The United American Cemetery, founded in 1883, was originally called the United Colored Cemetery. It was established by the United Colored American Association (UCAA), which had previously, in 1848, founded a cemetery in Avondale. But in 1880, a group of powerful, white property-owners in Avondale went to the Ohio statehouse to lobby for a bill that would give the Avondale board of health the power to declare that cemetery a public nuisance and have it closed. The bill passed in 1880.
The UCAA protested, but when they were finally forced out of Avondale, they purchased 11.5 acres here on the outskirts of Madisonville. In 1883, the Cincinnati Commercial Gazette reported that the property had been “conveyed to the United Colored American Association, who intend to remove the dead from the old cemetery in Avondale, and convert the same into a cemetery on the park-like plan, after designs furnished by Mr. A. Strauch.” This was Adolph Strauch, the landscape architect of Spring Grove Cemetery and a major figure in the garden cemeteries movement.
Over 1883-84, the UCAA transferred tombstones, coffins, bodies and bones from Avondale to this site. It has been an active cemetery ever since. By 1968, the UCAA no longer existed, and ownership was transferred to Union Baptist Church, which still maintains the cemetery.
This is the resting place of Underground Railroad figures as well as writers, politicians, businesspeople, artists, Civil Rights leaders, and many military veterans, including at least 55 African American veterans of the Civil War. Notable persons buried here include:
- Phoebe Boots Allen (1856-1926), early deaconess in the AME Church.
- William H. Beckley (1817-1880), Underground Railroad Conductor.
- Lizzie Darneal Branch (1858-1937), entrepreneur in Walnut Hills.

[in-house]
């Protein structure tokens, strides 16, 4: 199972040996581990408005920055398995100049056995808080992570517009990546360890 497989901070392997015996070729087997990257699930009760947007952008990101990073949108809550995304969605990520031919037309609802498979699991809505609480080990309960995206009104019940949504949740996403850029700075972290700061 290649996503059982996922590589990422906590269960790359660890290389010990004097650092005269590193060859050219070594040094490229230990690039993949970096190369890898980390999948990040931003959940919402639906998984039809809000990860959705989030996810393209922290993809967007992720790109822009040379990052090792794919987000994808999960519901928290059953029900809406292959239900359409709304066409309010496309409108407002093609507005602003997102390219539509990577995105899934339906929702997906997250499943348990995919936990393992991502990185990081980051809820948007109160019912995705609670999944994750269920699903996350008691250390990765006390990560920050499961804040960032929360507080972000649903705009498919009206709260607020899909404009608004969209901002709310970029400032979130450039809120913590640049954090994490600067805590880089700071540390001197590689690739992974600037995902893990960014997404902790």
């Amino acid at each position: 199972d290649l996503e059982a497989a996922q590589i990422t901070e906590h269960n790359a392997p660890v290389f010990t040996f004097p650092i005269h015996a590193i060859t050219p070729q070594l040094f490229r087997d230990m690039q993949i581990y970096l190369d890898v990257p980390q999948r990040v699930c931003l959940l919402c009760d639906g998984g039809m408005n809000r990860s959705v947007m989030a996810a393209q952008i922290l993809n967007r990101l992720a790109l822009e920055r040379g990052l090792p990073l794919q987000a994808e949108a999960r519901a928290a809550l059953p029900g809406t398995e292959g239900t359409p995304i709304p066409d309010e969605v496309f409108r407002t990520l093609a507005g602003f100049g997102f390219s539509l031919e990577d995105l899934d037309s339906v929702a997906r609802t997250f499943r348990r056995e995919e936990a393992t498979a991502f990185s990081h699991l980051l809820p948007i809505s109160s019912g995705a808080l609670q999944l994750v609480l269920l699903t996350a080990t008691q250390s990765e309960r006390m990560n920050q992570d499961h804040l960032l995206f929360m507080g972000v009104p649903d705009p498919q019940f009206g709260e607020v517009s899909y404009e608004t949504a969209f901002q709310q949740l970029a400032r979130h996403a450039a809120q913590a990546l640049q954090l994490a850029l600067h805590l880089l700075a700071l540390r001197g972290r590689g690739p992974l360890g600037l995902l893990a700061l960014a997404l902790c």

- Samuel Wilcox Clark (1847-1903), author, “The Negro Mason in Equity.”
- Curtis Davenport, Jr. (1932-1950), solider killed in action in Korea.
- King Prince Dawson (abt. 1832-1907), “voodoo doctor” of the 1880’s.
- Jennie Jackson DeHart (1855-1910), star of the Fisk Jubilee Singers.
- Thomas Dorum (abt. 1797-1858), Underground Railroad conductor.
- Joseph H. Earley (1846-1934), first black elected official in Ohio.
- Henry Ellis (1846-1914), officer in the 54th Massachusetts Regiment.
- Lulu Belle Ferguson (d. 1972), owner of Cincinnati’s Cotton Club.
- John Isom Gaines (1821-1859), abolitionist and education advocate.
- Frank Hall (1870-1934), first African American on Cincinnati City Council.
- Marshall P. H. Jones (1826-1891), leading member of the Black Brigade.
- Alice E. Leland (1876-1962), first Black woman to graduate from UC.
- Harry M. Martin (1893-1945), track star who set a world record.
- Leana Beatrice Morton (1901-1981), literary scholar.
- Porter Moss (1910-1944), pitcher for the Cincinnati Tigers.
- William H. Parham (1841-1904), attorney and state senator.
- Irvine Garland Penn (1866-1930), journalist.
- James Warren Rankin (1926-1978), politician.
- Isaac Nelson Ross (1855-1927), Bishop in the AME denomination.
- Estella Cavanaugh Rowe (1914-2000), soprano.
- Craig Scott (1856-1893), police officer killed in the line of duty.
- Horace Sudduth (1898-1957), owner of Cincinnati’s Manse Hotel.
- Charles H. Thompson (1835-1902), early voting rights advocate.
- Priscilla Jane Thompson (1871-1942), poet, author of “Ethiope Lays.”
- Ila M. Turpeu (1882-1984), women’s suffragist and Civil Rights activist.
- Harry Ward (1900-1965), Negro Leagues basketball and baseball player.
- Solomon White (1843-1912), mural and scenic painter.
- James Winkfield (1895-1934), WWI solider in the Harlem Hellfighters.